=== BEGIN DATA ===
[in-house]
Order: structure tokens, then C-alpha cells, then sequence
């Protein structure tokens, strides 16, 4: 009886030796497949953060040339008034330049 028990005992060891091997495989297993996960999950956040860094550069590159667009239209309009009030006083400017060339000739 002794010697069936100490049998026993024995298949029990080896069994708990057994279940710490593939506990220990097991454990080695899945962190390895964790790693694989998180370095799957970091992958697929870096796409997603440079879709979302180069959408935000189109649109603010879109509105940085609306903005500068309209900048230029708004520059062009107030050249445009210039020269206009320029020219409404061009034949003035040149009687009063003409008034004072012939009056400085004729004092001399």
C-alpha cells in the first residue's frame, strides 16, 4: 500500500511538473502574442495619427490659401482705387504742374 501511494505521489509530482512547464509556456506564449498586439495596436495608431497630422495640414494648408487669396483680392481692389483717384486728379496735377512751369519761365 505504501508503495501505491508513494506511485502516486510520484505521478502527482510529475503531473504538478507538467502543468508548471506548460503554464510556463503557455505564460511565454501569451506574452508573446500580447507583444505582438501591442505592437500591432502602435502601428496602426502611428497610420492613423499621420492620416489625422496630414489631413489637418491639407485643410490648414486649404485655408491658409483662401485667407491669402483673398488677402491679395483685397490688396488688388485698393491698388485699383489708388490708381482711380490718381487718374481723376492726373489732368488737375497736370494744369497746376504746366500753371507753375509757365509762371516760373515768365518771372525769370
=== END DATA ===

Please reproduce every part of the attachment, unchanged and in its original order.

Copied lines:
[in-house]
Order: structure tokens, then C-alpha cells, then sequence
């Protein structure tokens, strides 16, 4: 009886030796497949953060040339008034330049 028990005992060891091997495989297993996960999950956040860094550069590159667009239209309009009030006083400017060339000739 002794010697069936100490049998026993024995298949029990080896069994708990057994279940710490593939506990220990097991454990080695899945962190390895964790790693694989998180370095799957970091992958697929870096796409997603440079879709979302180069959408935000189109649109603010879109509105940085609306903005500068309209900048230029708004520059062009107030050249445009210039020269206009320029020219409404061009034949003035040149009687009063003409008034004072012939009056400085004729004092001399």
C-alpha cells in the first residue's frame, strides 16, 4: 500500500511538473502574442495619427490659401482705387504742374 501511494505521489509530482512547464509556456506564449498586439495596436495608431497630422495640414494648408487669396483680392481692389483717384486728379496735377512751369519761365 505504501508503495501505491508513494506511485502516486510520484505521478502527482510529475503531473504538478507538467502543468508548471506548460503554464510556463503557455505564460511565454501569451506574452508573446500580447507583444505582438501591442505592437500591432502602435502601428496602426502611428497610420492613423499621420492620416489625422496630414489631413489637418491639407485643410490648414486649404485655408491658409483662401485667407491669402483673398488677402491679395483685397490688396488688388485698393491698388485699383489708388490708381482711380490718381487718374481723376492726373489732368488737375497736370494744369497746376504746366500753371507753375509757365509762371516760373515768365518771372525769370